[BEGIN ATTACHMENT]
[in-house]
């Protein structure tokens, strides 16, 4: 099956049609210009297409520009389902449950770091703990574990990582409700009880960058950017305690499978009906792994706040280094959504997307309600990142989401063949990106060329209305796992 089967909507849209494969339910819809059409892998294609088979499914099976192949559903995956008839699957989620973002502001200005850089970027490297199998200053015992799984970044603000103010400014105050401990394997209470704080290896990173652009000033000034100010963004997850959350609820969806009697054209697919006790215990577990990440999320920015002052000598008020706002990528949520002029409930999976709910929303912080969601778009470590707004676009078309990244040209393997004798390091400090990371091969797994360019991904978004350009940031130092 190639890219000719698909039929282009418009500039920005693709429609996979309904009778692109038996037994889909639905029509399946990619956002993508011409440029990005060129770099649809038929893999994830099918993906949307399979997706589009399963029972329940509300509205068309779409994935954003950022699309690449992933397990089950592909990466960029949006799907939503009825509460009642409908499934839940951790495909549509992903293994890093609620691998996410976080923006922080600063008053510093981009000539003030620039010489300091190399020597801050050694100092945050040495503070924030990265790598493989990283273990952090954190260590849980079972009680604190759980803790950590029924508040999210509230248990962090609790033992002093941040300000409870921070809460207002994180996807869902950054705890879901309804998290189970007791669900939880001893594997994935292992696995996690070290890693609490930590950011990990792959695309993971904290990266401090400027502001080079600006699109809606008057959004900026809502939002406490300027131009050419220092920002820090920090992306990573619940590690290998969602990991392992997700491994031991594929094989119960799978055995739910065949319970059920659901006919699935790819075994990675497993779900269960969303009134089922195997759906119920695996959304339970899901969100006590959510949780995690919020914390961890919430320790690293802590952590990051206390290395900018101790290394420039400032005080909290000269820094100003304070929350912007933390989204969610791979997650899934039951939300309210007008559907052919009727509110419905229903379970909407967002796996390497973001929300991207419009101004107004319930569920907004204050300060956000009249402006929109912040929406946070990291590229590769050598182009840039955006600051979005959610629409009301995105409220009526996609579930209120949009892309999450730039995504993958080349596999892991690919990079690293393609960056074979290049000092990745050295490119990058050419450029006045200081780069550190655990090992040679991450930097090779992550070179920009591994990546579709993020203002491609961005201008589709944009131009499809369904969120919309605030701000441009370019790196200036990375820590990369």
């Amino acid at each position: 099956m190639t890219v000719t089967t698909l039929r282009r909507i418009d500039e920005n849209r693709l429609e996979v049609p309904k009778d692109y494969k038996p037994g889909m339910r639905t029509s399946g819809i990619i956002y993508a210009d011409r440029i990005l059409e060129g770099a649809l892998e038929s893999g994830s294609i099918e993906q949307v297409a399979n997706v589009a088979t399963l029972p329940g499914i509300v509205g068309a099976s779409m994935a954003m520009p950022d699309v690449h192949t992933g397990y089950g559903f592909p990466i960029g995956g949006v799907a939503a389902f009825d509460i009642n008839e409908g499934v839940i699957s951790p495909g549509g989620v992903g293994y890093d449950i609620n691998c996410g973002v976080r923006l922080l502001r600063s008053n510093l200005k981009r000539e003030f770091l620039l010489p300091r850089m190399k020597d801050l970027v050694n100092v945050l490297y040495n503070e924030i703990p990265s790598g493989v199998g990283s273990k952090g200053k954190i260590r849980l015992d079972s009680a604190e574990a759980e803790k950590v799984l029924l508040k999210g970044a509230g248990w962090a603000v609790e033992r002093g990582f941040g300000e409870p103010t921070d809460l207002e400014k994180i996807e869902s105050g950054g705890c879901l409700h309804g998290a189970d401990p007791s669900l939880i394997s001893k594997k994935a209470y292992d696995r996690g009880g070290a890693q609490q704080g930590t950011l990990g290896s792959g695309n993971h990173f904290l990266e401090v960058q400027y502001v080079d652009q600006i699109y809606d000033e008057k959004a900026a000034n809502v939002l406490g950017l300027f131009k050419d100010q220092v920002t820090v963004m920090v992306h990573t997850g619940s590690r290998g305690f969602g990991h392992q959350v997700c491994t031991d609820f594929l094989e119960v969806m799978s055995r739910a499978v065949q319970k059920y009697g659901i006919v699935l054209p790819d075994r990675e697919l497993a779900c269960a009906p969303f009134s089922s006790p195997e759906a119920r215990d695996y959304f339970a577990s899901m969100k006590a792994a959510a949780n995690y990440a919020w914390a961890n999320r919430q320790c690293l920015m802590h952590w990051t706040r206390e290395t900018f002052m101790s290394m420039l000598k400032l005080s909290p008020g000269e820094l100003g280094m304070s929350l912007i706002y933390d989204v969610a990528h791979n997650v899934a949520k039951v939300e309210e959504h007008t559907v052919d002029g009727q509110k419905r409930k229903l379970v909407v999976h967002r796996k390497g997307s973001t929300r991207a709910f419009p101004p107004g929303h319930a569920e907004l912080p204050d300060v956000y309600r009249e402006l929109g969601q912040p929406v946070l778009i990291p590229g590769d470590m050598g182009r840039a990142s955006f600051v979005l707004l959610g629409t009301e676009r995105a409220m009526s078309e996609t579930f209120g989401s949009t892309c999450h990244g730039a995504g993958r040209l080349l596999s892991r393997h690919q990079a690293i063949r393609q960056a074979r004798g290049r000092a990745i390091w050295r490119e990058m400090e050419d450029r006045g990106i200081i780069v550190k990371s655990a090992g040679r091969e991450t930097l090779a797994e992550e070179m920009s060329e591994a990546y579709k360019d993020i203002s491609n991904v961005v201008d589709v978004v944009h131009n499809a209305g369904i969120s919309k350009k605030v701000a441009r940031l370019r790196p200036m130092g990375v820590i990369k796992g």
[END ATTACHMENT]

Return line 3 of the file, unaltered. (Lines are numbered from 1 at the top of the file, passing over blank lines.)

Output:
């Amino acid at each position: 099956m190639t890219v000719t089967t698909l039929r282009r909507i418009d500039e920005n849209r693709l429609e996979v049609p309904k009778d692109y494969k038996p037994g889909m339910r639905t029509s399946g819809i990619i956002y993508a210009d011409r440029i990005l059409e060129g770099a649809l892998e038929s893999g994830s294609i099918e993906q949307v297409a399979n997706v589009a088979t399963l029972p329940g499914i509300v509205g068309a099976s779409m994935a954003m520009p950022d699309v690449h192949t992933g397990y089950g559903f592909p990466i960029g995956g949006v799907a939503a389902f009825d509460i009642n008839e409908g499934v839940i699957s951790p495909g549509g989620v992903g293994y890093d449950i609620n691998c996410g973002v976080r923006l922080l502001r600063s008053n510093l200005k981009r000539e003030f770091l620039l010489p300091r850089m190399k020597d801050l970027v050694n100092v945050l490297y040495n503070e924030i703990p990265s790598g493989v199998g990283s273990k952090g200053k954190i260590r849980l015992d079972s009680a604190e574990a759980e803790k950590v799984l029924l508040k999210g970044a509230g248990w962090a603000v609790e033992r002093g990582f941040g300000e409870p103010t921070d809460l207002e400014k994180i996807e869902s105050g950054g705890c879901l409700h309804g998290a189970d401990p007791s669900l939880i394997s001893k594997k994935a209470y292992d696995r996690g009880g070290a890693q609490q704080g930590t950011l990990g290896s792959g695309n993971h990173f904290l990266e401090v960058q400027y502001v080079d652009q600006i699109y809606d000033e008057k959004a900026a000034n809502v939002l406490g950017l300027f131009k050419d100010q220092v920002t820090v963004m920090v992306h990573t997850g619940s590690r290998g305690f969602g990991h392992q959350v997700c491994t031991d609820f594929l094989e119960v969806m799978s055995r739910a499978v065949q319970k059920y009697g659901i006919v699935l054209p790819d075994r990675e697919l497993a779900c269960a009906p969303f009134s089922s006790p195997e759906a119920r215990d695996y959304f339970a577990s899901m969100k006590a792994a959510a949780n995690y990440a919020w914390a961890n999320r919430q320790c690293l920015m802590h952590w990051t706040r206390e290395t900018f002052m101790s290394m420039l000598k400032l005080s909290p008020g000269e820094l100003g280094m304070s929350l912007i706002y933390d989204v969610a990528h791979n997650v899934a949520k039951v939300e309210e959504h007008t559907v052919d002029g009727q509110k419905r409930k229903l379970v909407v999976h967002r796996k390497g997307s973001t929300r991207a709910f419009p101004p107004g929303h319930a569920e907004l912080p204050d300060v956000y309600r009249e402006l929109g969601q912040p929406v946070l778009i990291p590229g590769d470590m050598g182009r840039a990142s955006f600051v979005l707004l959610g629409t009301e676009r995105a409220m009526s078309e996609t579930f209120g989401s949009t892309c999450h990244g730039a995504g993958r040209l080349l596999s892991r393997h690919q990079a690293i063949r393609q960056a074979r004798g290049r000092a990745i390091w050295r490119e990058m400090e050419d450029r006045g990106i200081i780069v550190k990371s655990a090992g040679r091969e991450t930097l090779a797994e992550e070179m920009s060329e591994a990546y579709k360019d993020i203002s491609n991904v961005v201008d589709v978004v944009h131009n499809a209305g369904i969120s919309k350009k605030v701000a441009r940031l370019r790196p200036m130092g990375v820590i990369k796992g």